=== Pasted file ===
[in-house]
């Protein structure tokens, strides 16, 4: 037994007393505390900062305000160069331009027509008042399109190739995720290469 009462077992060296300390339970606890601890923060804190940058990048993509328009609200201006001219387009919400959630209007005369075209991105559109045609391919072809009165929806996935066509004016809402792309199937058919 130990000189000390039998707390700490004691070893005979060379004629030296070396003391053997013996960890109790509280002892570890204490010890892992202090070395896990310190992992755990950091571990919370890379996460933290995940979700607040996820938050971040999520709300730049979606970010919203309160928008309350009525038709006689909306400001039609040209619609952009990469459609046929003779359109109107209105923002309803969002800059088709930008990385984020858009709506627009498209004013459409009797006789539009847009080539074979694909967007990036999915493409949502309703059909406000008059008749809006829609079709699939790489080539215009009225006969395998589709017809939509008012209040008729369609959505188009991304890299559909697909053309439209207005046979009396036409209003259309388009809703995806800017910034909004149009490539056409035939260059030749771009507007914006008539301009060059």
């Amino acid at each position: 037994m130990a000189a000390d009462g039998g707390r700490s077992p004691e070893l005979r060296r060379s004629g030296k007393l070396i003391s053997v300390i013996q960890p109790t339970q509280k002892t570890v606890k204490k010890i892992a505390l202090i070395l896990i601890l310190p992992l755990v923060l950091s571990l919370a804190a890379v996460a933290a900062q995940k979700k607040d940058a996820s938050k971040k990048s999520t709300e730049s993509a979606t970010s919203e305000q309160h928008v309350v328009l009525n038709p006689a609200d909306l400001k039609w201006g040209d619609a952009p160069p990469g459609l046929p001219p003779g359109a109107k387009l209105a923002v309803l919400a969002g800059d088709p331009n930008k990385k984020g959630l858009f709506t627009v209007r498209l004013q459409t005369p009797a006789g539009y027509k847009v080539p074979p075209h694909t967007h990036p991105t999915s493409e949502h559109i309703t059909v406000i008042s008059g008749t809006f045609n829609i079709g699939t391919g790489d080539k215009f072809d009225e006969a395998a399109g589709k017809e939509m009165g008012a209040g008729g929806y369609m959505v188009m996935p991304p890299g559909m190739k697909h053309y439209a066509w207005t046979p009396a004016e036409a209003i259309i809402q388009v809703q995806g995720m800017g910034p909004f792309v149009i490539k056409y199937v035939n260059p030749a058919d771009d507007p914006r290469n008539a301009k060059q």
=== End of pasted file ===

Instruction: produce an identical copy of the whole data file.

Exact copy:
[in-house]
């Protein structure tokens, strides 16, 4: 037994007393505390900062305000160069331009027509008042399109190739995720290469 009462077992060296300390339970606890601890923060804190940058990048993509328009609200201006001219387009919400959630209007005369075209991105559109045609391919072809009165929806996935066509004016809402792309199937058919 130990000189000390039998707390700490004691070893005979060379004629030296070396003391053997013996960890109790509280002892570890204490010890892992202090070395896990310190992992755990950091571990919370890379996460933290995940979700607040996820938050971040999520709300730049979606970010919203309160928008309350009525038709006689909306400001039609040209619609952009990469459609046929003779359109109107209105923002309803969002800059088709930008990385984020858009709506627009498209004013459409009797006789539009847009080539074979694909967007990036999915493409949502309703059909406000008059008749809006829609079709699939790489080539215009009225006969395998589709017809939509008012209040008729369609959505188009991304890299559909697909053309439209207005046979009396036409209003259309388009809703995806800017910034909004149009490539056409035939260059030749771009507007914006008539301009060059």
């Amino acid at each position: 037994m130990a000189a000390d009462g039998g707390r700490s077992p004691e070893l005979r060296r060379s004629g030296k007393l070396i003391s053997v300390i013996q960890p109790t339970q509280k002892t570890v606890k204490k010890i892992a505390l202090i070395l896990i601890l310190p992992l755990v923060l950091s571990l919370a804190a890379v996460a933290a900062q995940k979700k607040d940058a996820s938050k971040k990048s999520t709300e730049s993509a979606t970010s919203e305000q309160h928008v309350v328009l009525n038709p006689a609200d909306l400001k039609w201006g040209d619609a952009p160069p990469g459609l046929p001219p003779g359109a109107k387009l209105a923002v309803l919400a969002g800059d088709p331009n930008k990385k984020g959630l858009f709506t627009v209007r498209l004013q459409t005369p009797a006789g539009y027509k847009v080539p074979p075209h694909t967007h990036p991105t999915s493409e949502h559109i309703t059909v406000i008042s008059g008749t809006f045609n829609i079709g699939t391919g790489d080539k215009f072809d009225e006969a395998a399109g589709k017809e939509m009165g008012a209040g008729g929806y369609m959505v188009m996935p991304p890299g559909m190739k697909h053309y439209a066509w207005t046979p009396a004016e036409a209003i259309i809402q388009v809703q995806g995720m800017g910034p909004f792309v149009i490539k056409y199937v035939n260059p030749a058919d771009d507007p914006r290469n008539a301009k060059q």